Plastics plants operated by Solutia Inc., ExxonMobil Chemical Co. and Chevron Phillips Chemical Co. LP were working to recover from damage and power outages caused by Hurricane Ivan, even as the storm revived itself late last week and once again threatened Texas.
The most severe damage from Ivan's initial blast took place in Martinsville, Va., where a tornado spawned by remnants of the storm struck a plant operated by Solutia's CP Films unit Sept. 17.
The manufacturing and administration buildings there suffered ``significant structural damage due to high winds and rain,'' St. Louis-based Solutia said in a news release. No injuries were reported.
The Martinsville site produces polyester-based films for glass reinforcement, automotive and electronics applications. A nearby CP Films plant in Axton, Va., was not damaged. Solutia now is using an off-site warehouse and is working with other CP Films plants to meet demand.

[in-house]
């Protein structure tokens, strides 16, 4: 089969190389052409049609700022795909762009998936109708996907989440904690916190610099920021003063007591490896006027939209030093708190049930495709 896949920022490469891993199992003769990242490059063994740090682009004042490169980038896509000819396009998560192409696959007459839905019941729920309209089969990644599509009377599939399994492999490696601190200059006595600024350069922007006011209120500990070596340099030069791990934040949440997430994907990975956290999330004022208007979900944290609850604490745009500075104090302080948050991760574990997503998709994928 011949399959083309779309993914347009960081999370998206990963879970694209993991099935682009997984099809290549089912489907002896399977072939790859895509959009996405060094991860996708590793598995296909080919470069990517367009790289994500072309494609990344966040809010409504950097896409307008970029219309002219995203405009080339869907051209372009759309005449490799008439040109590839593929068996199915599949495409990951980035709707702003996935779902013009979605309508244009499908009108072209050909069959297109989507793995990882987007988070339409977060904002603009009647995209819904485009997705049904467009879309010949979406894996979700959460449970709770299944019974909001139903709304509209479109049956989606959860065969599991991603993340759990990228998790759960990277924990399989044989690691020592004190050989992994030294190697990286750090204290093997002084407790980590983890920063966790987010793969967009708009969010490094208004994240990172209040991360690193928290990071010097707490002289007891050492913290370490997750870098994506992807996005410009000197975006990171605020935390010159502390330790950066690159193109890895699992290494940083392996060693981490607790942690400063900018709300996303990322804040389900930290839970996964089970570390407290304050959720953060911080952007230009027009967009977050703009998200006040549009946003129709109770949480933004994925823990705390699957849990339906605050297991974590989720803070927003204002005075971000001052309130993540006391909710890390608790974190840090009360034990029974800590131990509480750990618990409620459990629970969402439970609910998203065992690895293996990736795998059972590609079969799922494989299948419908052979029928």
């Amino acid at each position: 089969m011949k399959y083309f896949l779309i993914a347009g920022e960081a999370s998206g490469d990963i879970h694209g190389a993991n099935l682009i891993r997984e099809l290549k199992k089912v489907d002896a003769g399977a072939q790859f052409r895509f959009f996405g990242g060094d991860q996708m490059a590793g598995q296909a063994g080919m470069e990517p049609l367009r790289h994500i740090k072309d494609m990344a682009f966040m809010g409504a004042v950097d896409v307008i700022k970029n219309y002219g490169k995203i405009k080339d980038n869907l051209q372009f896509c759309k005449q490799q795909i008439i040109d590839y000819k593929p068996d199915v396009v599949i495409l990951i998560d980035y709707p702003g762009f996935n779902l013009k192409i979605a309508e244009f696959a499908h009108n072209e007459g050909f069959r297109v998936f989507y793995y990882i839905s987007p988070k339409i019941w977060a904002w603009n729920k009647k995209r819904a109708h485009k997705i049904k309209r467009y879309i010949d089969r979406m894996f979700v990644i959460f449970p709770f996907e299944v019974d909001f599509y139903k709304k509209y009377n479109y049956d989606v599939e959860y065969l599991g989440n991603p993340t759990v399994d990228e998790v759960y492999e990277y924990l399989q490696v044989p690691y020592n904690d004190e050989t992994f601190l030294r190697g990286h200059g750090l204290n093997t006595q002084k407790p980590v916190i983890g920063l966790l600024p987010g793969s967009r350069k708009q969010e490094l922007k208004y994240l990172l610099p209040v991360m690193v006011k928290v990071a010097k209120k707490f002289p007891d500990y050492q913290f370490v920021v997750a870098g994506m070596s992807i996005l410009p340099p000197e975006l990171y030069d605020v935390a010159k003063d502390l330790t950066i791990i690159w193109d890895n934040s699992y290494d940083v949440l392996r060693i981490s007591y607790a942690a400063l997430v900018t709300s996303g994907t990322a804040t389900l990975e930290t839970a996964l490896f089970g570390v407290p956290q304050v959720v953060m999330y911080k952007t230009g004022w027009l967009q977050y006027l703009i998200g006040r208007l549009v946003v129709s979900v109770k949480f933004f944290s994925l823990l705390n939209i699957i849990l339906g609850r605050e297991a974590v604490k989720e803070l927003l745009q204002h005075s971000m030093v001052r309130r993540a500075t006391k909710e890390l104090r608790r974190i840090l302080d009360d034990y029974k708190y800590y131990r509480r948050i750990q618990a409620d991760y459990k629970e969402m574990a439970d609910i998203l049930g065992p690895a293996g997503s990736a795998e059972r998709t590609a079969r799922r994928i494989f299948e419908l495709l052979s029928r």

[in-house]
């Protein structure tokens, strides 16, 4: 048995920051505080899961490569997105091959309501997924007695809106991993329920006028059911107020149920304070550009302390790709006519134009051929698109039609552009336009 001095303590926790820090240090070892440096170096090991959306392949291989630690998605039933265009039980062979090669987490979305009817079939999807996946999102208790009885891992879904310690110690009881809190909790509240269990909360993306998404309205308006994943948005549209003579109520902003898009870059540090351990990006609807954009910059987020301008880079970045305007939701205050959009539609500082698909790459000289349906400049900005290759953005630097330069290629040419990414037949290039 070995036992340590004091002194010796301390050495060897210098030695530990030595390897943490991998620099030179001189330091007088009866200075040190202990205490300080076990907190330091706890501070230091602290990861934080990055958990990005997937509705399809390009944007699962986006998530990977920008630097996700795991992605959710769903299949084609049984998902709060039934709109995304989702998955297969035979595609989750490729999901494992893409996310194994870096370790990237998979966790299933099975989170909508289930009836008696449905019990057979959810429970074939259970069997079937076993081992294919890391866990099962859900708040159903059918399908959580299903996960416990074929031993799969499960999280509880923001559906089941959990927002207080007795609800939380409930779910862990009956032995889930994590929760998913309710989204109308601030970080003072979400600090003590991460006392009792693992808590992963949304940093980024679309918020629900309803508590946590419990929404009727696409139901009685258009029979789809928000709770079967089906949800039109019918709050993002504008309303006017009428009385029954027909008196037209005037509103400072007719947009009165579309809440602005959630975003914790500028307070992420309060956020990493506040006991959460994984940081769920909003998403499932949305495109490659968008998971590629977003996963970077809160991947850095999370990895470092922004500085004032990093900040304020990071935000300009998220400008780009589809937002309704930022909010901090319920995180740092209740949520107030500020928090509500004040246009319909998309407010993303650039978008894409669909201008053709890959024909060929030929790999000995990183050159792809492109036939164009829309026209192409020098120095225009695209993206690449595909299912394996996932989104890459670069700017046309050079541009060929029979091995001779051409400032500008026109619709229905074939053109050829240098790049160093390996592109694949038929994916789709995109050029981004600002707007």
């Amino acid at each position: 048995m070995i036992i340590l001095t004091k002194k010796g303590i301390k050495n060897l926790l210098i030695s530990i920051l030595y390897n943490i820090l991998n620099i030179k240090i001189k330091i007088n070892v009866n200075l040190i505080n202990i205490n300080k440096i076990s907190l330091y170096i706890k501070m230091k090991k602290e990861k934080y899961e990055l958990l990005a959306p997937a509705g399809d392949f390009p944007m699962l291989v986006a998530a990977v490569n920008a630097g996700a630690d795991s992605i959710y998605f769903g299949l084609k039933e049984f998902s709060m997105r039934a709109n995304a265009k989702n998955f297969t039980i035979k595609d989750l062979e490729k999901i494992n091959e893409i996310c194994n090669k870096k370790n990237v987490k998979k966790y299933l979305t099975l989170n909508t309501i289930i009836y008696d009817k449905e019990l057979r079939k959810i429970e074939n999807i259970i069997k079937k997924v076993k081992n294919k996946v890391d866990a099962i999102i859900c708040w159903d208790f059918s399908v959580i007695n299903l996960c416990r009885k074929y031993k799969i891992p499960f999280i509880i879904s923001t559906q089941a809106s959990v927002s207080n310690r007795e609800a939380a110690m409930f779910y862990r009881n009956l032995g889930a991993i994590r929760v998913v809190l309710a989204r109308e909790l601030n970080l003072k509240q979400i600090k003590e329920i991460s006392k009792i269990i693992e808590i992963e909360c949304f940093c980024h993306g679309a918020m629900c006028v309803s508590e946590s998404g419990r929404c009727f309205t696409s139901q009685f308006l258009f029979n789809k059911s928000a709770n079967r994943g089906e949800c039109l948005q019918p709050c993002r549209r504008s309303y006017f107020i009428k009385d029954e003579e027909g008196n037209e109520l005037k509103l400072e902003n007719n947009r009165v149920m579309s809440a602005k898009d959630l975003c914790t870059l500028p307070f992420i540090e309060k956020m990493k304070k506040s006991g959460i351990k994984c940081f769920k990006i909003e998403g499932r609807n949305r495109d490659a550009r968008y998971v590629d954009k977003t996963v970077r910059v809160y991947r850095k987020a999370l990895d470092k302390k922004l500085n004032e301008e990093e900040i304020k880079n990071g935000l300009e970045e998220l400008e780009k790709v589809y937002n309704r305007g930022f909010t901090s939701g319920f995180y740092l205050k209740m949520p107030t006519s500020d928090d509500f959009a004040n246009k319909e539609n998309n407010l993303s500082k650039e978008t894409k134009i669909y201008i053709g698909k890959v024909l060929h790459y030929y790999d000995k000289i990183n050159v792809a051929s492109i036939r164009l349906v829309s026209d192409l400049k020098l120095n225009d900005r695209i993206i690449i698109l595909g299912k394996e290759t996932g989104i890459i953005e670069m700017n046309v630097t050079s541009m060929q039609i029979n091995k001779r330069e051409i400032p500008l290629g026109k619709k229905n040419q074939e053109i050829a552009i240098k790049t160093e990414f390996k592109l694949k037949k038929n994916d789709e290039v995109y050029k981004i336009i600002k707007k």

Solutia's nylon resin plant in Pensacola, Fla., was shut down Sept. 16 as Ivan came ashore. The plant maintained power through an internal power supply and is in the process of restarting, officials said.
A Solutia nylon staple fiber plant in Foley, Ala., also was shut down before the hurricane, but has restarted. Neither site suffered significant damage, but rail and barge access will be limited for the near future, officials said.
The Advanced Elastomer Systems unit of ExxonMobil also operates a thermoplastic vulcanizate plant at the Solutia site in Pensacola. AES spokesman Craig Jensen said the plant suffered minor damage, but its processing equipment was not affected. He added that AES will restart operations in Pensacola ``as soon as it is safe to do so.''
Workers at Chevron Phillips' polystyrene plant in Marietta, Ohio, are working to restore the plant to normal operations after heavy rains caused the Ohio River to flood Sept. 20. Flood waters pushed the river to a height of 45 feet, flooding area homes and knocking out electricity.
The Marietta plant suffered no damage but was without power for about 36 hours until late Sept. 21, Chevron Phillips spokesman Scott Sheffler said. River and rail access to the plant also has been restored, he added.